We explore the UAE’s development from a desert oasis to a metropolitan hub through the eyes of those people who witnessed it firsthand.
Just over 50 years ago, the United Arab Emirates, a collection of seven states, had an economy that was mostly reliant on pearl diving and fishing. The discovery and exportation of oil in the 1960s brought a new era of trade and completely revolutionised the nation. With a booming economy, the UAE was able to fund a period of rapid development and, over the last 50 years, the landscape has become overrun with towering skyscrapers.
Al Maqta Bridge was built to connect Abu Dhabi to its neighbouring lands and provide a route out of the city. Because it developed links between Abu Dhabi and the world beyond it, it was seen as a symbol of its development and expansion. The first picture shows the area in 1936, when cars waded through water to reach the other side. It is then shown in the early 1960s and later, in 2013.
This image of the Al Maqta Watch Tower and Crossing dates back to March 1950. It’s said that you had to wait for the tide to go out in order to cross to the mainland, and journeying from Abu Dhabi to Dubai took four hours, over double today’s travel time.
This picture depicts the process of reclaiming land from the sea along the Al Ras Waterfront, Dubai, in 1965 and immortalises the expansion of the city that took place as new land was created. This later became part of Dubai’s Waterfront project, which was planned to be the largest waterfront and manmade development in the world.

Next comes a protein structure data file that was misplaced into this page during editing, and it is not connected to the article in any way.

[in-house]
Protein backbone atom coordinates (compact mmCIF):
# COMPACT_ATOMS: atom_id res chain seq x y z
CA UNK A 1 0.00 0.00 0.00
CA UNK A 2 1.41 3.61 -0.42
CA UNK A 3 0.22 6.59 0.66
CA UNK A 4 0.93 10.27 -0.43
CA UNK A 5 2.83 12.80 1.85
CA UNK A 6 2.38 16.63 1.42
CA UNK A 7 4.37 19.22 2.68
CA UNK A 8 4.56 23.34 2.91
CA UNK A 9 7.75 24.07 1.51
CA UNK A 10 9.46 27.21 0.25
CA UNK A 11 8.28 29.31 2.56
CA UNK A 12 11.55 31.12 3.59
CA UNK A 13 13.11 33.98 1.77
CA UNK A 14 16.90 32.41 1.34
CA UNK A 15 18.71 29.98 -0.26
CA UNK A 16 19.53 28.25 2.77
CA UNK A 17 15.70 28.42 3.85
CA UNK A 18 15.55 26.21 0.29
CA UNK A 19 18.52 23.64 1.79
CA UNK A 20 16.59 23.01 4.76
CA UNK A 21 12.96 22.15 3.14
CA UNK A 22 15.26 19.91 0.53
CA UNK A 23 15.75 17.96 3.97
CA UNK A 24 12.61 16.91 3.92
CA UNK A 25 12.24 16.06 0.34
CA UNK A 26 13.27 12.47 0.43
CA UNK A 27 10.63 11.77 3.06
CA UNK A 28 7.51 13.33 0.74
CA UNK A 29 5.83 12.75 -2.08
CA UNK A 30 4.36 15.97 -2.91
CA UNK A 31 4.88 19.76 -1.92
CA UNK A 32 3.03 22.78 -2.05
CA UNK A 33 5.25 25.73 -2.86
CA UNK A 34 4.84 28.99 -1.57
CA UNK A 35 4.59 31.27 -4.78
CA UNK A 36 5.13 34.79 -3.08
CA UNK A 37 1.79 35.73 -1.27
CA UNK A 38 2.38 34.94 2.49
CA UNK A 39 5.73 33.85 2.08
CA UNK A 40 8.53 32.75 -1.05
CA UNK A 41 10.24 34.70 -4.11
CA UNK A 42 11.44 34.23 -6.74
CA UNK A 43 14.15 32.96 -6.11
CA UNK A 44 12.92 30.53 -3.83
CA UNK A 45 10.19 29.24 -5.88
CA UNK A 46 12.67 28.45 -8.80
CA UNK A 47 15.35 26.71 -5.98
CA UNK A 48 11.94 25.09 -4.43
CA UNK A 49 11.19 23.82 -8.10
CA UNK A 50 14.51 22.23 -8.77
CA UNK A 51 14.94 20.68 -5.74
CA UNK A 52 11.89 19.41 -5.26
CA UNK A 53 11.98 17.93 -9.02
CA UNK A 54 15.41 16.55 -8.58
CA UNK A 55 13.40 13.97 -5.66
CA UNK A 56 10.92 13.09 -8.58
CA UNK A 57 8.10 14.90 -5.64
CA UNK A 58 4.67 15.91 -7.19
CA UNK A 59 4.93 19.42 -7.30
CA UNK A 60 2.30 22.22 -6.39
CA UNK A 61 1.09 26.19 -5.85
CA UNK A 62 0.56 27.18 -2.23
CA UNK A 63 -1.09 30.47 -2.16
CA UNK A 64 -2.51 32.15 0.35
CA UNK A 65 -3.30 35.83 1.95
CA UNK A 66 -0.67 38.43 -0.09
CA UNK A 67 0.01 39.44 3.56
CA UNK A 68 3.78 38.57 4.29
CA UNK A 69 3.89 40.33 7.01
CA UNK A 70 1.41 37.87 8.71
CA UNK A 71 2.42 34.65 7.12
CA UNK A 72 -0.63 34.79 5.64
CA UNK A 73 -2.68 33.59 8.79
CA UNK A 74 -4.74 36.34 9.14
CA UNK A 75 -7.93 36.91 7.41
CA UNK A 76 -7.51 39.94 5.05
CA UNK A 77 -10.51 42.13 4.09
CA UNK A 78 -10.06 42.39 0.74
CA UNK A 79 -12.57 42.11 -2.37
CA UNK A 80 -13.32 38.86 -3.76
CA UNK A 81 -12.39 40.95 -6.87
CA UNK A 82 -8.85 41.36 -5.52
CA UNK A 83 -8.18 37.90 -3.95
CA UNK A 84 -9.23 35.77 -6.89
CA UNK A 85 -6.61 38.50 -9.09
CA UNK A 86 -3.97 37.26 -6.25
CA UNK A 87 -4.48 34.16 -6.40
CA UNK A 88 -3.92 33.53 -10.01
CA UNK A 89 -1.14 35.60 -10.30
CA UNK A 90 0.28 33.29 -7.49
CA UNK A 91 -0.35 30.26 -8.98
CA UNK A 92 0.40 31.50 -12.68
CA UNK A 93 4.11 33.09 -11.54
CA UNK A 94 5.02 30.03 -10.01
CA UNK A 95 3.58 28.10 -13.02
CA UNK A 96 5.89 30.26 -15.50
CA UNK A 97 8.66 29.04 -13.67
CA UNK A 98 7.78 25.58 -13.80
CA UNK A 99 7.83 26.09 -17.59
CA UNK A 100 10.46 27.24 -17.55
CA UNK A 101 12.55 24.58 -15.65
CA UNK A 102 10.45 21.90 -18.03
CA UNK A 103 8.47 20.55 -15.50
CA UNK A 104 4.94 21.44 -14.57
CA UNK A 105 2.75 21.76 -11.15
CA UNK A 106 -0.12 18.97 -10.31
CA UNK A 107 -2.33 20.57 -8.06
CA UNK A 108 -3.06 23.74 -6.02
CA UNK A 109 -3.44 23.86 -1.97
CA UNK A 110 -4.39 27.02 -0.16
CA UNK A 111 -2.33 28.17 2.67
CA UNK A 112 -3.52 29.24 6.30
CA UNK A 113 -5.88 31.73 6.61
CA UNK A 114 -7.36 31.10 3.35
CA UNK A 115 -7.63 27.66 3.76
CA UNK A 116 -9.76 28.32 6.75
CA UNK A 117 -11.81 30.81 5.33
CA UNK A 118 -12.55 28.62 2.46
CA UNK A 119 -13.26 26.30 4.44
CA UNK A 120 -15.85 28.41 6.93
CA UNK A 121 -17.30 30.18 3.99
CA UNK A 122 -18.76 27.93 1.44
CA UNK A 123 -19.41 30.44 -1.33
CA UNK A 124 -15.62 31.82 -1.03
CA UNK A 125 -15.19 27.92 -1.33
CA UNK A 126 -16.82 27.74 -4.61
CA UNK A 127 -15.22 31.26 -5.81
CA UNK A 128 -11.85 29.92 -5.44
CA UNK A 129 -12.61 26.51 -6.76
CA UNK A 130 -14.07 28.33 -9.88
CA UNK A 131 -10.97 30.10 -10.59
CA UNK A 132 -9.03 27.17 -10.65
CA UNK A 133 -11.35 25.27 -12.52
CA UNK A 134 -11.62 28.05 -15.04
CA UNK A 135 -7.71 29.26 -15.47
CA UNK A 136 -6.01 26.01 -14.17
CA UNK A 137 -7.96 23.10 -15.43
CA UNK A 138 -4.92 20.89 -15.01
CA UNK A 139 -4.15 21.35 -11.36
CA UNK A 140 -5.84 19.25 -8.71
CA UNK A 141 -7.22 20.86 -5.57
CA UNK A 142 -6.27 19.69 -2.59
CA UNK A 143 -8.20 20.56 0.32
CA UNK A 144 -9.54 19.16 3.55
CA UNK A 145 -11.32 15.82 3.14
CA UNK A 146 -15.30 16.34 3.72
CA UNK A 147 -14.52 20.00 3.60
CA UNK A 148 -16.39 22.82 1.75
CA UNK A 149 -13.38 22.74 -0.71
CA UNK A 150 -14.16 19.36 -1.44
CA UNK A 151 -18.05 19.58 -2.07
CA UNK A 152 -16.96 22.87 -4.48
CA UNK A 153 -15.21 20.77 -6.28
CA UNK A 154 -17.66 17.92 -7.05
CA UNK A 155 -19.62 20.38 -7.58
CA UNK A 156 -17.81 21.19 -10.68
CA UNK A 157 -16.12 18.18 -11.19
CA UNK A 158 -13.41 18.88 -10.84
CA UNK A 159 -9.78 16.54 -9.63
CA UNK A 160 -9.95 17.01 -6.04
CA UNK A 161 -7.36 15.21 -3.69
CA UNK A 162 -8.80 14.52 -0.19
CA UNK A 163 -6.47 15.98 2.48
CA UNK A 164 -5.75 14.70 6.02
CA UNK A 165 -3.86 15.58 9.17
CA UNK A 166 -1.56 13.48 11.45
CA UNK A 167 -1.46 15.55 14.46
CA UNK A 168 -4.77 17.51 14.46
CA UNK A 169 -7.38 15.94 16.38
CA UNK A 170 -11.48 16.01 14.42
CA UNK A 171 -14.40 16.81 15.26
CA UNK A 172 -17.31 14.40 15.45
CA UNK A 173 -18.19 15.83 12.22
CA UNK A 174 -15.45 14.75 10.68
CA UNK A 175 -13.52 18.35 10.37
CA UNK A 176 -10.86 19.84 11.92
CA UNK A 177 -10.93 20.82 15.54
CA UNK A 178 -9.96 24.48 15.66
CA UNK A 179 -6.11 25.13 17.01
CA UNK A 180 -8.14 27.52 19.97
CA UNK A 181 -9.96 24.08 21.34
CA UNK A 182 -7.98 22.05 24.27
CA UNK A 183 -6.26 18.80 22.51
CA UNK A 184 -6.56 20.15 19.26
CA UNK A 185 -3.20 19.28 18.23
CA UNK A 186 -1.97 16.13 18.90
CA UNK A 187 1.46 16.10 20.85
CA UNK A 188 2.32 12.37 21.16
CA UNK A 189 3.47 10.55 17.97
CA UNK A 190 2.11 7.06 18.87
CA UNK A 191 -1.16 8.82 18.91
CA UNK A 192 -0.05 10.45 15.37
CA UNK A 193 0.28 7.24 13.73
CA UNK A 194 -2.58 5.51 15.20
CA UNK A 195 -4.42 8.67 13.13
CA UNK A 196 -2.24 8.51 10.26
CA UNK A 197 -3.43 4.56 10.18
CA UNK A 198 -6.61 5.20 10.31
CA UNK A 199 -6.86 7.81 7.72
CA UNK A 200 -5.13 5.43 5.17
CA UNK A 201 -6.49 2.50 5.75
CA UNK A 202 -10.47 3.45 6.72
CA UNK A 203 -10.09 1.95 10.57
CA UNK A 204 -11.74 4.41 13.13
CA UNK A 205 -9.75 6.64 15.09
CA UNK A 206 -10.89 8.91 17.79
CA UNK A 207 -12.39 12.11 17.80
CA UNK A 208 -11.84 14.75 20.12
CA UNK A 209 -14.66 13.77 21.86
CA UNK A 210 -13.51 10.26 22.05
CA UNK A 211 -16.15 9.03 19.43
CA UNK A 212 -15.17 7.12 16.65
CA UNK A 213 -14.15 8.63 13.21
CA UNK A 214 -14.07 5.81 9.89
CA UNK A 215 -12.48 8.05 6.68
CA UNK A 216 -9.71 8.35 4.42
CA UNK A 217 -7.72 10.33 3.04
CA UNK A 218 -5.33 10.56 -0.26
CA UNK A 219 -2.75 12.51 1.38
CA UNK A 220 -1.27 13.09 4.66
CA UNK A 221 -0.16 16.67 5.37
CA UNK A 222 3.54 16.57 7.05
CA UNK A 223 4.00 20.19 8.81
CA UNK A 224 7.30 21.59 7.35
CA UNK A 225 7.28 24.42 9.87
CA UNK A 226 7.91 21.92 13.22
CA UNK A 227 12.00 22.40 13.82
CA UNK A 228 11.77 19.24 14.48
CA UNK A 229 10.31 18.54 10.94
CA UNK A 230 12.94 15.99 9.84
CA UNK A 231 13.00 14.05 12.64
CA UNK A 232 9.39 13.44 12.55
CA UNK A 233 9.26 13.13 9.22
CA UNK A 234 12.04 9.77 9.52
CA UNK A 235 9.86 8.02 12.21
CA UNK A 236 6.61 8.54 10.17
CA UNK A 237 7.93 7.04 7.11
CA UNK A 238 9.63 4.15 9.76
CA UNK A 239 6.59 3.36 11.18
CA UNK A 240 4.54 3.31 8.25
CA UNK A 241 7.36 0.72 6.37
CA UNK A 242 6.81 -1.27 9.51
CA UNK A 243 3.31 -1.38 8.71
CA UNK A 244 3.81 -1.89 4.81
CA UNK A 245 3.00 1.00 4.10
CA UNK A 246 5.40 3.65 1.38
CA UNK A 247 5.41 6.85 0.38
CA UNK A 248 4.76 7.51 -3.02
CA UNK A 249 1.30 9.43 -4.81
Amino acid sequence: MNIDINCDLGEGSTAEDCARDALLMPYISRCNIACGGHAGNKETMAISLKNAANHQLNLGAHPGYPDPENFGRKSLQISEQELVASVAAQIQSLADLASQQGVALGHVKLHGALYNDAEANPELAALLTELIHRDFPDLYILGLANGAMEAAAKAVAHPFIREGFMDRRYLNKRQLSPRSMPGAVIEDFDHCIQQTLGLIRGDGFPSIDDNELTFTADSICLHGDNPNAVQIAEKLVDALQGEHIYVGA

Taken in early 1968, these images were captured after the completion of a mosque in Abu Dhabi. Compare this to the iconic Sheikh Zayed Mosque, which debuted in 2007 after 11 years of construction, and is now the city’s main attraction.
Captured in 1979, this picture shows the Abu Dhabi bus station and fish market. The market is still popular today, not only among locals, but also with tourists, who get to see a glimpse of what life was like in the old city. Many tourists visit the market to get a flavour of the local catch; you can even buy fish here that has been cooked using traditional recipes.
The first two images show the beginnings of Le Méridien Hotel Abu Dhabi back in 1979. Compare them to the more recent photos to see just how far the city has come. Abu Dhabi is now home to some of the most famous hotels in the world, such as Emirates Palace, which was formerly the world’s most expensive hotel, or the St Regis Abu Dhabi, which boasts the world’s highest hotel suite. Redefining the concept of luxury and leisure, UAE’s capital strives to be a leading destination for travellers, offering exclusive experiences and palatial accommodation.
The iconic Abu Dhabi Corniche, which was used as a port prior to the 1970s, has for decades been a popular meeting spot for residents. With parks, cycle paths, malls, fountains and hotels such as the stunning Emirates Palace, the area is a hub of leisure. The pictures here show it in 1979 and more recently in 2013. In the second picture, you can see the rapid development Abu Dhabi has undergone and the replacement of smaller buildings by towering skyscrapers.
This 1990 snapshot of Sheikh Zayed Road (also known as E11) captures the longest road in the UAE, which runs from Abu Dhabi to Ras Al Khaimah. The second image, taken only 17 years later, shows the extensive development that the city has undergone since then.